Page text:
The next day Gideon gathered his 10,000 men to discuss strategy, and break them up into companies. He went to the Lord and asked for His blessing. The Lord responded,” Gideon there are still too many.” The Lord then gave Gideon the strangest of instructions. He told him to send the 10,000 down to the river to drink. Then he told him to send home anyone that drank lying on their belly. Well apparently drinking while lying on your belly was en vogue because 9,700 men drank their water as such. At the sight of so many Gideon threw himself to the ground in disgust. “We are ruined!!” He began to sobbing into his hands the way he had a year ago in the ditch. “Why God did you lead me this far, only to drop me back into despair!?” Still Gideon decided to trust and obey.

Gideon ordered the belly drinkers wearily to go home. He wiped his eyes, took a deep breath and sighed as he looked at the 300 remaining men standing at the bottom of the hill. The men looked at each other baffled. Many thinking maybe Gideon was more crazy than inspired; most sticking around out of morbid curiosity. Walking down the hill Gideon tried to remember back to the day the Lord called him out of the ditch. He tried to regain some semblance of the courage he had that day. Looking at the 300 men, knowing they are about to face nearly 50,000, courage was hard to muster. He began to pray and remind God of His promises to deliver Israel from the Midianites at his hand. He cries out in front of the men; “God there is no way this can work, give us wisdom, and show us what to do!” The Lord answers.

“You and your men drop your armor, swords, and weapons. Get some sticks, pots, and a few trumpets instead.” Gideon is at his wits end. “WHAAAT?! The God of Moses must be cruel. He must think of our lives as a joke, and us His play things. Why does He command such madness!?” He looks at the 300 curious faces in front of him and sighs. “Look guys, God has given me a strategy. I know it’s His a plan from the One who delivered us from Egypt, but I can’t for the life of me understand it’s wisdom. But you agreed to be here, and I am your commander, so here is what we are going to do…” He instructs the men, deciding to trust and obey.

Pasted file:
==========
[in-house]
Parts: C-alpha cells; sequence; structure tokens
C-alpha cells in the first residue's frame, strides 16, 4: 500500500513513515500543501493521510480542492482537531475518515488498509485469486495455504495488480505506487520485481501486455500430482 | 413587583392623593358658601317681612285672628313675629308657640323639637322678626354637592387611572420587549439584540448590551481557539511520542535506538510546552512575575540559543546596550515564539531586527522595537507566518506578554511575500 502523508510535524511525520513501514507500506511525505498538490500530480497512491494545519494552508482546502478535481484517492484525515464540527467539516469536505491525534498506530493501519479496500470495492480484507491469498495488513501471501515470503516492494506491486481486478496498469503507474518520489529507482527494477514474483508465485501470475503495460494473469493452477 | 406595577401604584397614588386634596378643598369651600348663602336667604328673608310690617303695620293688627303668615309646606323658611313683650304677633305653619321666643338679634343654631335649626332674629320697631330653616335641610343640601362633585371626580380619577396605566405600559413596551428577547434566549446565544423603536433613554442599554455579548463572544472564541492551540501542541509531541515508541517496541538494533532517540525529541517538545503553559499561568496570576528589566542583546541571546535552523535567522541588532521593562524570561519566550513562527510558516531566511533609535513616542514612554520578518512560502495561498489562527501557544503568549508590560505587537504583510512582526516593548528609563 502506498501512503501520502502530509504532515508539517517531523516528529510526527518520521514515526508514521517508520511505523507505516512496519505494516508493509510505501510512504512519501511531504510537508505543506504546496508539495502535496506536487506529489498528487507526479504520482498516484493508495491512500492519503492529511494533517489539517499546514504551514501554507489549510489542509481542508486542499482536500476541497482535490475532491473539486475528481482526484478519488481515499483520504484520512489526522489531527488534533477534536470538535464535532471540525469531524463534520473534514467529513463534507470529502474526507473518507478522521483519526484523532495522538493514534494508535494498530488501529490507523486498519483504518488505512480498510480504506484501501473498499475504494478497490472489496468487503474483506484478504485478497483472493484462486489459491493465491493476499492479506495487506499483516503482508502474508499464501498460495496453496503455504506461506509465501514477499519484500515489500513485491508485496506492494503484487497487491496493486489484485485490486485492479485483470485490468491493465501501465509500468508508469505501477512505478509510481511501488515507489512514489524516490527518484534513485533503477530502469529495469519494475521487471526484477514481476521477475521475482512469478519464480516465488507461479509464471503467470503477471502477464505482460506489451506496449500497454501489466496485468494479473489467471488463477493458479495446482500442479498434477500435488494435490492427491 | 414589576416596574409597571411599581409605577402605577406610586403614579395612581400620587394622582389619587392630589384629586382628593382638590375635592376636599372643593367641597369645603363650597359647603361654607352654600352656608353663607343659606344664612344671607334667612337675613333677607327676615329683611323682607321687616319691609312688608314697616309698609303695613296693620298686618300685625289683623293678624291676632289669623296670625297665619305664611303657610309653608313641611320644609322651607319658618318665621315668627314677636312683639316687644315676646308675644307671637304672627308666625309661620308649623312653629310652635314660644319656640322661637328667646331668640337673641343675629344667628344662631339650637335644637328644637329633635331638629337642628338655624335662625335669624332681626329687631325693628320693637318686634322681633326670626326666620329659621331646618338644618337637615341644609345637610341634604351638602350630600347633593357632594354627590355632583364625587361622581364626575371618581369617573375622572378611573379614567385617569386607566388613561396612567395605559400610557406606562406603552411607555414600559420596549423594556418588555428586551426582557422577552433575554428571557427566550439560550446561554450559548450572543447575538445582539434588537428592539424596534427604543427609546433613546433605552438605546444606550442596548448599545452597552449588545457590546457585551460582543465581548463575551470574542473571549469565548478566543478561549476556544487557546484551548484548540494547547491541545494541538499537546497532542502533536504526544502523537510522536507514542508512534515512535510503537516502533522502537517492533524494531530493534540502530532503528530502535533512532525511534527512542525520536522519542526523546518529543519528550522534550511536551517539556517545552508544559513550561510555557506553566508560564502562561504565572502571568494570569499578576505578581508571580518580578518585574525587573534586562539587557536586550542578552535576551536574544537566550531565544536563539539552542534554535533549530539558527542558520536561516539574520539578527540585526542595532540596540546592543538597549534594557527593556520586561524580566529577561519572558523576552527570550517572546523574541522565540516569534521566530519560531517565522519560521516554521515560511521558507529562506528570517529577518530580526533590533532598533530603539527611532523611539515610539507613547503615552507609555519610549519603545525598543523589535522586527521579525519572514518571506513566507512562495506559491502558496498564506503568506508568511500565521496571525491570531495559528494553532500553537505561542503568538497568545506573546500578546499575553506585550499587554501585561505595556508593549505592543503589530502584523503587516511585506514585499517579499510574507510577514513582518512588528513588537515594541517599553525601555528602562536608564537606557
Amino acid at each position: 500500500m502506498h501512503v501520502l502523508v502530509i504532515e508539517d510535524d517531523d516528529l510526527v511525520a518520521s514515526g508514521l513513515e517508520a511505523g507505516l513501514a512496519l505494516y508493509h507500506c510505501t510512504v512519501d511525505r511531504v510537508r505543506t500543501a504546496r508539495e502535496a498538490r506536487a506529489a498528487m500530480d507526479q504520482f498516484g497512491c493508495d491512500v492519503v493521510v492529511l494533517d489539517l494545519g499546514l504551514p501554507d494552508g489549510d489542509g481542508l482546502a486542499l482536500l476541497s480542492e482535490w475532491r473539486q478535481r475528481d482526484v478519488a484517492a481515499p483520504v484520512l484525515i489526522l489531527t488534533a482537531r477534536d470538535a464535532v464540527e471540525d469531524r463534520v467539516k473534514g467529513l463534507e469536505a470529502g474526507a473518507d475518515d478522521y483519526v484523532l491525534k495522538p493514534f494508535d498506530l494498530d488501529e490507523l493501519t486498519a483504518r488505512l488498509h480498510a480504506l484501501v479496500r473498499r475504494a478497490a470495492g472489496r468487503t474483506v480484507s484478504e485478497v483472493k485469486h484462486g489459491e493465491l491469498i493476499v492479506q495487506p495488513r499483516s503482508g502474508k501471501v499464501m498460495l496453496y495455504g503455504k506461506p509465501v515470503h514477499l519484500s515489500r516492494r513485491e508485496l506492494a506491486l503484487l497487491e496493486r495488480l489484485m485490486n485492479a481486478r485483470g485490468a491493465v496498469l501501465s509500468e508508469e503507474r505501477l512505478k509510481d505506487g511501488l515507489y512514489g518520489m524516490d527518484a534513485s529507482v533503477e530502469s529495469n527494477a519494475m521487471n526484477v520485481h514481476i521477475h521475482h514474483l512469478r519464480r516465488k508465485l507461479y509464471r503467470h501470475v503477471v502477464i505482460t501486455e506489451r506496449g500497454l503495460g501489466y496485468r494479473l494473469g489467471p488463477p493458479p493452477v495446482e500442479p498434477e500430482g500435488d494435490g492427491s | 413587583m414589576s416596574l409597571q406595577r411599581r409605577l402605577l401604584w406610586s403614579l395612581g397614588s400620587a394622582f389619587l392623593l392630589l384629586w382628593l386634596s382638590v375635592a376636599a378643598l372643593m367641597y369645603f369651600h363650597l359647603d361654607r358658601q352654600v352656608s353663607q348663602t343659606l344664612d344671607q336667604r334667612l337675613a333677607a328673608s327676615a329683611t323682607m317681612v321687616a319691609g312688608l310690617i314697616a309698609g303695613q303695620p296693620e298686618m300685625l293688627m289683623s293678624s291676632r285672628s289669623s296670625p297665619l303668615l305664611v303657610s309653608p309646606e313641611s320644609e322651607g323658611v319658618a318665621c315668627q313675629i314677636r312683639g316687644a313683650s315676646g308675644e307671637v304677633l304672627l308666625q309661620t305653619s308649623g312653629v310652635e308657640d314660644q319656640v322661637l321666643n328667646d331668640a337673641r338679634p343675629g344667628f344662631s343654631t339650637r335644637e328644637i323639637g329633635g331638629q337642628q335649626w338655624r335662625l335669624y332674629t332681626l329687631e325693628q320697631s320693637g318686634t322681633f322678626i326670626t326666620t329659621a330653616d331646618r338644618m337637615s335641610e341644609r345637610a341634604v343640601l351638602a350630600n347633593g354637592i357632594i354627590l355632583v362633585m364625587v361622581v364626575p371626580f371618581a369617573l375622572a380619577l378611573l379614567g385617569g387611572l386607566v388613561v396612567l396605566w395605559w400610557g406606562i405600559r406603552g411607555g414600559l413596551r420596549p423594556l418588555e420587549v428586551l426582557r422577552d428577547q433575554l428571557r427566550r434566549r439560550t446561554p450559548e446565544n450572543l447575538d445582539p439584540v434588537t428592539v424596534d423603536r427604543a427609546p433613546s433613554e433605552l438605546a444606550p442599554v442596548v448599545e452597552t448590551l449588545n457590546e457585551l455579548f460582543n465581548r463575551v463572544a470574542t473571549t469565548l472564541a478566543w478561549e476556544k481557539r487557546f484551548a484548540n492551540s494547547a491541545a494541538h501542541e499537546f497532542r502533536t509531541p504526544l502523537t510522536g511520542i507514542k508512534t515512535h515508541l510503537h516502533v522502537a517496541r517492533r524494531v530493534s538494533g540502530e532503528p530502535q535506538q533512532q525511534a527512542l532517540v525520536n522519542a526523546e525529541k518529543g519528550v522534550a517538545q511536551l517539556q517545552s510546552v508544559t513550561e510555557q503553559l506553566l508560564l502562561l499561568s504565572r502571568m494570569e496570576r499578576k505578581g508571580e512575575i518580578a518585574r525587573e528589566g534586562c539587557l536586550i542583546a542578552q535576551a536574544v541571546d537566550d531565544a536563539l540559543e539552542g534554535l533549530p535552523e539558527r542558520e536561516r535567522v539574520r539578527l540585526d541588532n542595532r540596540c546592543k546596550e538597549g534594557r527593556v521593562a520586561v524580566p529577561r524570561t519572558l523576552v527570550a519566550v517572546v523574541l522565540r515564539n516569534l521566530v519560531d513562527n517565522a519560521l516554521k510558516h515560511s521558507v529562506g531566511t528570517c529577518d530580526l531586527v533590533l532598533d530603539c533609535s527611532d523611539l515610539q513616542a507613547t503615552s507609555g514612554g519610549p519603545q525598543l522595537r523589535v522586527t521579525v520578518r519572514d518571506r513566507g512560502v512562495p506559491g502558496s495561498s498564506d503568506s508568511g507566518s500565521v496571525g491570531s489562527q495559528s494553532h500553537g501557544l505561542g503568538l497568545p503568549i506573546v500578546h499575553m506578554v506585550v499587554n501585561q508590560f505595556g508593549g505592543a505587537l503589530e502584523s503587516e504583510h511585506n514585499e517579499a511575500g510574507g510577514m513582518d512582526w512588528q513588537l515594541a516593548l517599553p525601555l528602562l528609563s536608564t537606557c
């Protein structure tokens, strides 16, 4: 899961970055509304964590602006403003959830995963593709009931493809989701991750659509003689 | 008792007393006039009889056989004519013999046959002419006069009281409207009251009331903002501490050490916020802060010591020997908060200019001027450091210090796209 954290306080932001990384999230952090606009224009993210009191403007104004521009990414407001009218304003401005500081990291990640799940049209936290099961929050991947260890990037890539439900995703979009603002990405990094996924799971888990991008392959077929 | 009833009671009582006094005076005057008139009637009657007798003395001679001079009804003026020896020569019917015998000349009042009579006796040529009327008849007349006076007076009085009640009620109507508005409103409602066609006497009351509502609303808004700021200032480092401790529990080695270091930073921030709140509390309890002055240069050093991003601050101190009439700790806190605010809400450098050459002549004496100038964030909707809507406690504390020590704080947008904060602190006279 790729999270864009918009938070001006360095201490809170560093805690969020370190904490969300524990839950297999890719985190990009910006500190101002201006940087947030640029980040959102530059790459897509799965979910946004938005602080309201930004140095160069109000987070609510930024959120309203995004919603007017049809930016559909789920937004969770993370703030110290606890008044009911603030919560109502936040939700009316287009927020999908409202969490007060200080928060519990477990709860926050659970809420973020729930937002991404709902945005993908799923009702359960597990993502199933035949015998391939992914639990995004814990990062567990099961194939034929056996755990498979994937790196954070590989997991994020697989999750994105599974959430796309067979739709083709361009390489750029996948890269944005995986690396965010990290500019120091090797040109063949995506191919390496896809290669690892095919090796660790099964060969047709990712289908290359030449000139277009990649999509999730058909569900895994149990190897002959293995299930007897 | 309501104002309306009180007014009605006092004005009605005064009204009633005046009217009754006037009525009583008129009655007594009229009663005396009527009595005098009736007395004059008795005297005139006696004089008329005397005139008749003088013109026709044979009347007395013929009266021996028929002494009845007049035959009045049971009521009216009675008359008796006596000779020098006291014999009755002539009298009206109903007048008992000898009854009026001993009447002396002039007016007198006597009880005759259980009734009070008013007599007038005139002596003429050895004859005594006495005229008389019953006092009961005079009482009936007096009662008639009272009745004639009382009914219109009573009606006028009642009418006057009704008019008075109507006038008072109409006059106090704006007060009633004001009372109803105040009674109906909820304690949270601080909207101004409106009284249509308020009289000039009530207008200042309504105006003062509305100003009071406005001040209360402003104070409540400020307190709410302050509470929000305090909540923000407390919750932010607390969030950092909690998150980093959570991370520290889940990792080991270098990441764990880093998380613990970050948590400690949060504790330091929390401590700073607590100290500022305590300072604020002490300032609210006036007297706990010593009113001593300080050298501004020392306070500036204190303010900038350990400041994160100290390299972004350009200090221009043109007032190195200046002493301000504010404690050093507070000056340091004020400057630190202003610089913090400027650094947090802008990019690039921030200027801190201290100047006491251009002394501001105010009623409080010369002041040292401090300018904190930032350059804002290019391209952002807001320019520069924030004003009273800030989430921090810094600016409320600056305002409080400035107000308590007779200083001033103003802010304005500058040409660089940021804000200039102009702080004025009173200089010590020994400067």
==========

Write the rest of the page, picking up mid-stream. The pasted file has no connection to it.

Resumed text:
Night came, and they grabbed their sticks as torches, clay pots, and trumpets. They waited until the Midianites went to sleep. They crept up the hill just outside their camp. Gideon met them there. He had been standing there all night replaying the encounter he had with the angel. Over and over he recited what the Lord had told him. He looked out over the sea of sleeping Midianites and looked back to his 300 faithful slowly climbing up the hill. He pondered calling it all off citing the pure absurdity of what the Lord had commanded. Still Gideon decided to trust and obey.

He lifted his arms to the sky and signaled to them to take heart. They crowded into a big huddle a top the hill. He looked them all into the eyes with surging confidence. “Guys, tonight Israel is free from Midian oppression. Tonight we break the pots, light the sticks, and blow the trumpets and victory will be His! Tonight we obey the Lord’s instructions, and trust Him.” They broke up into three companies and went to different parts of the surrounding hills to surround the camp. Then all at once they did as the Lord commanded. They broke the pots, lit the sticks, and blew the trumpets.

The strangest thing followed. The Midian soldiers woke up in terror at the sounds of being surrounded. So terrified that they ran out of their tents and killed everyone they saw, until they were dead. The Midianites committed suicidal war on itself and was thus defeated. Gideon stood agape along with his men. What was originally going to be a bloody battle of 32,000 on 50,000 turned out to be a complete victory without a single Israelite lifting a sword. God fulfilled His promise, in such an unusual yet effective way. Gideon and his men could do nothing but fall down in worship.

The story of Gideon is not one of valor, strength, or even emotional stability. It’s one of simply doing two things: trust and obey. It’s a story of putting our trust into the plans of a sovereign God. It never seems to make sense or be easy in the process.

“Trust in the Lord with all your heart, lean not on your own understanding. In all your ways acknowledge him, and He will make your paths straight.”